Performance of a Water Ammonia Absorption System Operating at Three Pressure Levels


Article Preview

The present study deals with a compression-absorption machine. The proposed hybrid cooling system uses water-ammonia as a working fluid and operates at three pressure levels. The absorber is at an intermediate pressure (Pint) taken between the evaporator pressure (PEV) and the condenser pressure (PCD), unlike the single stage machine which works between two pressure levels. The proposed new system is studied and compared to the conventional machine. In order to evaluate the performance of the invoked machine, a procedure based on the MAPLE software is set up to compute accurately the thermodynamic properties of the working fluid. The analyses of the numerical results highlight that the performance of the novel proposed configuration is better than that relative to the conventional system. The study reveals the great impact of the intermediate pressure on the performance improvement and on reducing the generator temperature allowing the system to work at low enthalpy. In fact, for an evaporator temperature and a condenser temperature fixed respectively at -10°C and 40°C, the proposed hybrid refrigeration cycle operates at a generator temperature TGE = 75°C and the installation’s COP is about 0.56. While for the same conditions, the single stage machine COP cannot exceed 0.51 with a generator temperature of about 135°C. Consequently, our enhanced novel configuration presents the opportunity to operate at low enthalpy sources.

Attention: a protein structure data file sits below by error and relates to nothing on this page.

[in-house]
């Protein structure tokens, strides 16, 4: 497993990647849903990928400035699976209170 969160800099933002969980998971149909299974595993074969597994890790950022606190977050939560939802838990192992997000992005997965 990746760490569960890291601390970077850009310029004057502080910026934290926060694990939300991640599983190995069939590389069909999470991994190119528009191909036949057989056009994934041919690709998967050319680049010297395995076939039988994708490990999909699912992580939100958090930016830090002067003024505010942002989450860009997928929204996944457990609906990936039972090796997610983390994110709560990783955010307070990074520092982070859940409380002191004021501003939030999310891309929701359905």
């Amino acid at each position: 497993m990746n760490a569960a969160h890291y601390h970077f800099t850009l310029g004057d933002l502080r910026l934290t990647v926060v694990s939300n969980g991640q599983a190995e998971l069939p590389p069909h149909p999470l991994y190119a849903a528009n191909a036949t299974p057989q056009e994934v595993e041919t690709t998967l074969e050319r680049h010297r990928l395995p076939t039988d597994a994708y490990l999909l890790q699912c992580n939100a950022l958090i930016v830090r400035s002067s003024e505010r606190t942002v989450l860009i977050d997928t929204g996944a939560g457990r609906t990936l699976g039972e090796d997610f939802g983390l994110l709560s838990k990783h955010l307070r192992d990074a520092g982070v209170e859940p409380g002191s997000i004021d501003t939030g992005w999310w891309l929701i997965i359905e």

Defect and Diffusion Forum (Volumes 312-315)

Edited by:

Andreas Öchsner, Graeme E. Murch and João M.P.Q. Delgado






N. Bouaziz et al., "Performance of a Water Ammonia Absorption System Operating at Three Pressure Levels", Defect and Diffusion Forum, Vols. 312-315, pp. 947-952, 2011

Online since:

April 2011




[1] M. Thioye: Int. J. Refrig. Vol. 20 (1997), p.136.

[2] S.B. Riffat and G. Qiu: App. Them. Eng. Vol. 24 (2004), p. (1979).

[3] A. Keçeciler, H I Acar and A. Dogan: Energy Conver. Manag. Vol. 41 (2000), p.37.

[4] A.T. Bulgan: Energy Conver. Manag. Vol 38 (1997), p.1431.

[5] S. Göktun: Energy Conver. Manag. Vol. 41 (2000), p.1885.

[6] A. Laouir, P. legoff and J.M. Hornt: Int J. Refrig. Vol. 25 (2002), p.136.

[7] M.T. Syed and M.A. Siddiqui: Energy Convers. Mgmt. Vol. 40 (1999), p.575.

[8] R. Fathi, C. Guemimi and S. Ouaskit: Renewable Energy Vol. 29 (2004), p.1349.

[9] S.N. Mumah, S.S. Adefila, E.A. Arinze, Energy convers. Mgmt. Vol. 35 (1994), p.737.

[10] S.G. Alvares and Ch. Trepp: Int J. Refrig. Vol. 10 (1987), p.40.

[11] R.M. Tozer and R.W. James: Int J. Refrig. Vol. 20 (1997), p.120.

[12] S. Arh and B. Gaspersic: Rev. Int. Froid. Vol. 13 (1990), p.41.

[13] B. Sahina and A. Kodal: Int J. Refrig. Vol. 25 (2002), p.872.

[14] M. Fukuta, T. Yanagisawaa, H. Iwatab and K. Tadab: Int. J. Refrig. Vol. 25 (2002), p.907.

[15] D. Sun, Ian W. Eames and S. Aphornratana: Int. J. Refrig. Vol. 19 (1996), p.172.

[16] Y.T. Kang, Y. Kunugi and T. Kashiwagi: Int. J. Refrig. Vol. 23 (2000), p.388.

[17] L. Kairouani, E. Nehdi and R. Ben Iffa: Am. J. App. Sci. Vol. 2 (2005), p.1036.

[18] R.J. Romero, L. Guillen and I. Pilatowsky: App. Them. Eng. Vol. 25 (2005), p.867.

In order to see related information, you need to Login.